22. @ Sammi: I am one of those parents who say “thank you for talking to our kid!” I choose retailers / restaurants / physicians / dentists / etc. precisely BECAUSE they speak to my (9 yr old) child directly. She’s not mute, she speaks clearly and well, reads perfectly, and is entirely capable of requesting the kid’s pizza, cheese only, please.

    Another aspect of this kid invisibility (and massive pet peeve) is when we’re, say, at the mall and someone bumps into my daughter, turns, and apologizes to ME. I’ve told more than one person, “I appreciate that, but it wasn’t me you bumped in to.” Happened so many times that now my daughter will pipe up, “It was me you bumped, not my mom. Apology accepted!” Usually startles the crap out of the person. Heh.

    Why do so many businesses act like all children are both deaf and mute, if not completely invisible?

    *ending derail, abject apologies*

    Now I’ll go watch this video. I’m kinda lost though because the post is dated the 21st and says “tomorrow”…but today’s the 21st where I live (TX) and everyone’s seen the video?

  23. *headslap*

    Never mind – just read the post title, which clearly says Tuesday.

    More caffeine is clearly necessary.

  24. Sammi, we need more food-service and retail workers like you! I have always (since she could talk) expected my daughter to order for herself at a restaurant. It drives me absolutely crazy to be sitting in a restaurant and have a waitress completely ignore my daughter (now 7yo), and ask ME what she is going to have. I’ve gotten to the point that the #1 factor in how much I tip is whether she is treated the same as any other diner. I usually just look at her and say her name, and she orders… up until last year I would read the menu to her, now she reads independantly so I often don’t even know what she’s going to get until she orders, so asking me what she’s going to have is completely useless.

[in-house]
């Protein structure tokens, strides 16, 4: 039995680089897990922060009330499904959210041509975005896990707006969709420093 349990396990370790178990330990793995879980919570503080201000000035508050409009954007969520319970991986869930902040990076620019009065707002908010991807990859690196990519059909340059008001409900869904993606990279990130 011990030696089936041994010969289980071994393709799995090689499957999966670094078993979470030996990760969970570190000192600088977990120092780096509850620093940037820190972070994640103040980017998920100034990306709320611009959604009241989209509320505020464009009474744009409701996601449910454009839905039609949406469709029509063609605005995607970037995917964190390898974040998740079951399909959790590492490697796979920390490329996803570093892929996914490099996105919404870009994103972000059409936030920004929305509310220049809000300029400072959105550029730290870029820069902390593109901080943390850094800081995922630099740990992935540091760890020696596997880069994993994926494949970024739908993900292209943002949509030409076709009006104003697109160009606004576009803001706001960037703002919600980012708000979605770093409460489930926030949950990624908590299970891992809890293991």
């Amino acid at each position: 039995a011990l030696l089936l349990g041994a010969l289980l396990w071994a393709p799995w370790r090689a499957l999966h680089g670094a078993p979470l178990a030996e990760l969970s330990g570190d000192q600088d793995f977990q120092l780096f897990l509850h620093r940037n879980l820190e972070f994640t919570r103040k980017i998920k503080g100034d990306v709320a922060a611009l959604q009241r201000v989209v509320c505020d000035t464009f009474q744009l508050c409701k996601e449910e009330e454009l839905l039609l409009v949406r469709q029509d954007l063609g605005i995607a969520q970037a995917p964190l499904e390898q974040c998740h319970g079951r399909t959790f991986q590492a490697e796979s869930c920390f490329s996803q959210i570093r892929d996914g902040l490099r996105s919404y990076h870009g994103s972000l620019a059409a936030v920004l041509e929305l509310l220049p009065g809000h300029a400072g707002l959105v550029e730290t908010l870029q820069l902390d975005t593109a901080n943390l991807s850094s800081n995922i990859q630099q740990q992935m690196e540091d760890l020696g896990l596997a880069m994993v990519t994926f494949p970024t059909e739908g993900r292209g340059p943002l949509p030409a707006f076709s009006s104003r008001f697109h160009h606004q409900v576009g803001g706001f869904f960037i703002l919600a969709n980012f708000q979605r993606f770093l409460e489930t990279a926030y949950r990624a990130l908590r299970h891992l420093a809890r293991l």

Retail stores are the same way… my daughter will put something on the counter to purchase, I’ll be standing a few steps away and the cashier will ask me if that will be all. Umm… I don’t know, because I’m not the one making the purchase!

  25. “some children somewhere are going to be harmed through this advice”

    The reality is children are harmed every day. You cannot eliminate all risk. It’s a matter of prioritizing the risk, and recognizing the cost of trying to eliminate each risk.

    Sure, we’d all like to make our kids’ lives risk free. But that’s not possible. And at what point does removing a risk remove the value of the experience?

    Obviously you don’t let your kids play next to the freeway. Huge risk, and really no benefit from playing next to the freeway.

    Most of us let our kids out of our sight to go to school. Could something happen to them at school? Of course it could! Shouldn’t we go to school with them to protect them? Do we really trust the school to do it?